It was a picture of the manager’s office at Ibrox dating to the late 1920s. On top of a cupboard, he caught sight of the corner of what looks like a scale model of the Ibrox main stand. So one did exist! It was the Holy Grail for Leitch-obsessives like himself. The first visual evidence that one of these models actually existed.

“I knew it was Leitch’s tactic, his selling point, to make models,” Inglis tells me. "I knew that he had done one for Aston Villa. The stadium manager at Villa many years ago confided to me that there had been a model and….it had been put on a skip and burnt."

Hide Ad
Hide Ad

It seemed likely that this might well have been the fate of the Ibrox main stand model. Inglis badgered officials on subsequent visits to Ibrox. “Sandy Jardine got a bit fed up with me!” he says. “But I knew Rangers were not the sort of club who would throw this out.”

Out of the blue is an appropriate phrase to describe a call he received two years ago. It had been found. Covered up by tarpaulin in the basement of one of the other stands. “I travelled up as soon as I could,” he says.

It was a mess. The restorer charged with cleaning the intricate, 7ft-long replica later revealed that it had even been splattered with chip fat. The full story has emerged in an excellent documentary produced by Rangers TV called Archibald Leitch: Building British football, first broadcast on the channel last month.

Rangers deserve enormous credit for producing such a film. Among the contributors are Glasgow-born Leitch's Spurs-supporting grandson and great-grandson. Meanwhile, the reclaimed model is now a centrepiece in the recently opened club museum in Edmiston House.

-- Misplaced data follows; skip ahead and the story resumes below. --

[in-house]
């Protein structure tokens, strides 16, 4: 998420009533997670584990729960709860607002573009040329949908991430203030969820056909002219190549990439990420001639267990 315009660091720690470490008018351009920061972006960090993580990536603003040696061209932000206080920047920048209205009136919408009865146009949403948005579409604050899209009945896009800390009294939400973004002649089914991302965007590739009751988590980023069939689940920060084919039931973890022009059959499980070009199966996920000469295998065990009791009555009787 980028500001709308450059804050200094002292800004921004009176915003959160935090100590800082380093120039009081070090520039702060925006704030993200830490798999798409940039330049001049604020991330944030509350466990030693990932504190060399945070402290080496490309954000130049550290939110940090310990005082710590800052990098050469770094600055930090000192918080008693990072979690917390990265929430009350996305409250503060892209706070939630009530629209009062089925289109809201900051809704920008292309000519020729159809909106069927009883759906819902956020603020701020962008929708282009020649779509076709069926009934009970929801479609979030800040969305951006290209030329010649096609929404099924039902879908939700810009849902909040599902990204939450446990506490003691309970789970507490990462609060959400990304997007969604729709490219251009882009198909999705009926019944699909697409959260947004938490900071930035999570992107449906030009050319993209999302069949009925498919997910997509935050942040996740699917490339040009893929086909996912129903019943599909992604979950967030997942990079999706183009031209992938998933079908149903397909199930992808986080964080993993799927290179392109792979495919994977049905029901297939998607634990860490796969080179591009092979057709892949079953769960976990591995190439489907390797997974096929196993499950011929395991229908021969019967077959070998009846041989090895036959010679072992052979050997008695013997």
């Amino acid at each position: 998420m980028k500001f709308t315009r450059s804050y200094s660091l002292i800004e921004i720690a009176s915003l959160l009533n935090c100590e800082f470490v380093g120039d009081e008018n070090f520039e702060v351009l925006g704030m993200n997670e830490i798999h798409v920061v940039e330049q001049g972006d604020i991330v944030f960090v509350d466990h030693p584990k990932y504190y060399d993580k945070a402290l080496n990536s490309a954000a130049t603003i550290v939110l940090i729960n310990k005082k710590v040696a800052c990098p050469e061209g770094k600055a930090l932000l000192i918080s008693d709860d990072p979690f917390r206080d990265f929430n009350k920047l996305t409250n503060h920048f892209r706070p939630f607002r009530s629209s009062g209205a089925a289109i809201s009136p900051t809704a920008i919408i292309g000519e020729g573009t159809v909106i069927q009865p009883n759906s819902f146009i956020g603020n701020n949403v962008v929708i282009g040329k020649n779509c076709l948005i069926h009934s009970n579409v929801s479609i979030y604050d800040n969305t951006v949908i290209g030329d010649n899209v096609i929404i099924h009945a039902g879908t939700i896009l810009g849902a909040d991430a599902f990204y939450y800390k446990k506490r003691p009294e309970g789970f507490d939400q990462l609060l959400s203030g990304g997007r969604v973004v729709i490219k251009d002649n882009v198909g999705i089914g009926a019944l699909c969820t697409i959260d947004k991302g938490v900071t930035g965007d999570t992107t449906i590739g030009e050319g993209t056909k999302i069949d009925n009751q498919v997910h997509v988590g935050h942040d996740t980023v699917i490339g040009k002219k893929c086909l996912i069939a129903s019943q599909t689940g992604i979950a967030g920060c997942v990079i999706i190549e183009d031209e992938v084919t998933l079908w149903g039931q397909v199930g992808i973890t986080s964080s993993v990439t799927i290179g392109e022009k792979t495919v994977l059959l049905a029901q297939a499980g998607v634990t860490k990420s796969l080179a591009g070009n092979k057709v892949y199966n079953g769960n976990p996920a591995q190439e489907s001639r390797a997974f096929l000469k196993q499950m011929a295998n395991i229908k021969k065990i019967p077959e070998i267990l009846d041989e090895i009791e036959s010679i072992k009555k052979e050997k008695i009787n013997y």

Touching something he knew Leitch had once touched, “was one of the most important moments of my professional career,” says Inglis, who is semi-retired, and looking for the “new Simon Inglis”. But not before he visits Goodison Park, the latest Leitch ground – he designed two stands there, both of which remain – to be issued with an appointment with a wrecking ball. “I am not completely obsessive,” he says. “I won’t go in every instance. But if it is an elite ground I will go with a photographer and take a photographic record of the details I think are important.”

Dundee’s Dens Park might be his next stop after Everton. The club confirmed earlier this month that a planning permission in principle application has finally been lodged for a new stadium on the outskirts of the city. It’s a good time for journalist and author Steve Finan to be concluding his series of five lectures on Scottish football grounds, which he does at the University of Dundee on Monday with a talk on the success or otherwise of modern stadiums, including St Johnstone's McDiarmid Park.

A healthy attendance at last week’s lecture on Dens Park and Tannadice suggests there is an appetite for hearing more about Leitch, and the history of football stadiums. Both Finan and Inglis will be quick to send an urgent memo to Dundee: don't throw anything out. Indeed, Finan has already proposed turning the idiosyncratic ‘cranked’ main stand at Dens into a football stadium museum in an admirable attempt to prevent the complete destruction of another important part of football history.

Related topics: